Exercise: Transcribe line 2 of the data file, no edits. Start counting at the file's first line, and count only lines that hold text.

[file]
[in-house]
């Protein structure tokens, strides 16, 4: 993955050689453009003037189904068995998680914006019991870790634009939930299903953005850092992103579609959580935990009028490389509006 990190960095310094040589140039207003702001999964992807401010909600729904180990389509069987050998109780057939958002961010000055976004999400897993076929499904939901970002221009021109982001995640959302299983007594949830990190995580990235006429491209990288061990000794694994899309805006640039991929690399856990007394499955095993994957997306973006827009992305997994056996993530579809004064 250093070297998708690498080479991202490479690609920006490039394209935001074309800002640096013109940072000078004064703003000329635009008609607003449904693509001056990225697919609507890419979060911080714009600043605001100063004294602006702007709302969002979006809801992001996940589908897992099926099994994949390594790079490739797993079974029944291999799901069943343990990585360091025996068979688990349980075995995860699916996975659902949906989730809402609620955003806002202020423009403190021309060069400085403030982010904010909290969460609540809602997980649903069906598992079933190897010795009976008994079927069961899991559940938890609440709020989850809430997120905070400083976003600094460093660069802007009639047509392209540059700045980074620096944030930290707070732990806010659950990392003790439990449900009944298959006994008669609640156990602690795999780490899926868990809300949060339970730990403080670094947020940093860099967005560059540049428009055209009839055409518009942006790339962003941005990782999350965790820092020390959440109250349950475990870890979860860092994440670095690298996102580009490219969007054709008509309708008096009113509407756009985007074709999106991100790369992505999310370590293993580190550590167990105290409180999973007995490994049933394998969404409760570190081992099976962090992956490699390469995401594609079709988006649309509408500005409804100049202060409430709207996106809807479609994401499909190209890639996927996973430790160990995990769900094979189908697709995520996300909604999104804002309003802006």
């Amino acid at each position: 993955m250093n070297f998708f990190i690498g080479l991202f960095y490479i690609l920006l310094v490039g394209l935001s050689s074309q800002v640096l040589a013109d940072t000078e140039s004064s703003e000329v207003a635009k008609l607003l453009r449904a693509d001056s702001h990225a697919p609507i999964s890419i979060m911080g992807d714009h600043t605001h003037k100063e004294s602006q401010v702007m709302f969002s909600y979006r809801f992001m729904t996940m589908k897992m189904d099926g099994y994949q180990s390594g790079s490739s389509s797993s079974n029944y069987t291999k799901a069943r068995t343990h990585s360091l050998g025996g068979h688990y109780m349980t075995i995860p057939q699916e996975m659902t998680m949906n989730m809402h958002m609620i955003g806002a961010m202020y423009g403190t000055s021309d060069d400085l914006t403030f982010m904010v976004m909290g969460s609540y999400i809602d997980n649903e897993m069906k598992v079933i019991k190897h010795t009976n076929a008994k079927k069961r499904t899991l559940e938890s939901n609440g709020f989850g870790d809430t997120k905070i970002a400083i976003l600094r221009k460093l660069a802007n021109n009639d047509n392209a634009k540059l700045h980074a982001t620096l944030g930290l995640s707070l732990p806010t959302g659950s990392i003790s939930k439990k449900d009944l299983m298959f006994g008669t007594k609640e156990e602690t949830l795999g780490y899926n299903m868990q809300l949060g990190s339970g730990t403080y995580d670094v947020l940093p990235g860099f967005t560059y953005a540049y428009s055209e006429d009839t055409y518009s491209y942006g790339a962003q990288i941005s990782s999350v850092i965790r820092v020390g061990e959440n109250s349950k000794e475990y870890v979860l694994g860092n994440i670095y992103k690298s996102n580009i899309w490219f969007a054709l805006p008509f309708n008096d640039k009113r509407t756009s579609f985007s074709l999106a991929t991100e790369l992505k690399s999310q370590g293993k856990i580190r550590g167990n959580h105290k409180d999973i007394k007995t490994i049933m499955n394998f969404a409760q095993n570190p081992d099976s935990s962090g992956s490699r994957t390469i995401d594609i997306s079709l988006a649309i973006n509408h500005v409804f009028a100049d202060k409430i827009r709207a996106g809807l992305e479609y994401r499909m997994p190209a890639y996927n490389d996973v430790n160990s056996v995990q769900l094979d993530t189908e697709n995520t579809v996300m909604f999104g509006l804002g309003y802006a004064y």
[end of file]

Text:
């Protein structure tokens, strides 16, 4: 993955050689453009003037189904068995998680914006019991870790634009939930299903953005850092992103579609959580935990009028490389509006 990190960095310094040589140039207003702001999964992807401010909600729904180990389509069987050998109780057939958002961010000055976004999400897993076929499904939901970002221009021109982001995640959302299983007594949830990190995580990235006429491209990288061990000794694994899309805006640039991929690399856990007394499955095993994957997306973006827009992305997994056996993530579809004064 250093070297998708690498080479991202490479690609920006490039394209935001074309800002640096013109940072000078004064703003000329635009008609607003449904693509001056990225697919609507890419979060911080714009600043605001100063004294602006702007709302969002979006809801992001996940589908897992099926099994994949390594790079490739797993079974029944291999799901069943343990990585360091025996068979688990349980075995995860699916996975659902949906989730809402609620955003806002202020423009403190021309060069400085403030982010904010909290969460609540809602997980649903069906598992079933190897010795009976008994079927069961899991559940938890609440709020989850809430997120905070400083976003600094460093660069802007009639047509392209540059700045980074620096944030930290707070732990806010659950990392003790439990449900009944298959006994008669609640156990602690795999780490899926868990809300949060339970730990403080670094947020940093860099967005560059540049428009055209009839055409518009942006790339962003941005990782999350965790820092020390959440109250349950475990870890979860860092994440670095690298996102580009490219969007054709008509309708008096009113509407756009985007074709999106991100790369992505999310370590293993580190550590167990105290409180999973007995490994049933394998969404409760570190081992099976962090992956490699390469995401594609079709988006649309509408500005409804100049202060409430709207996106809807479609994401499909190209890639996927996973430790160990995990769900094979189908697709995520996300909604999104804002309003802006």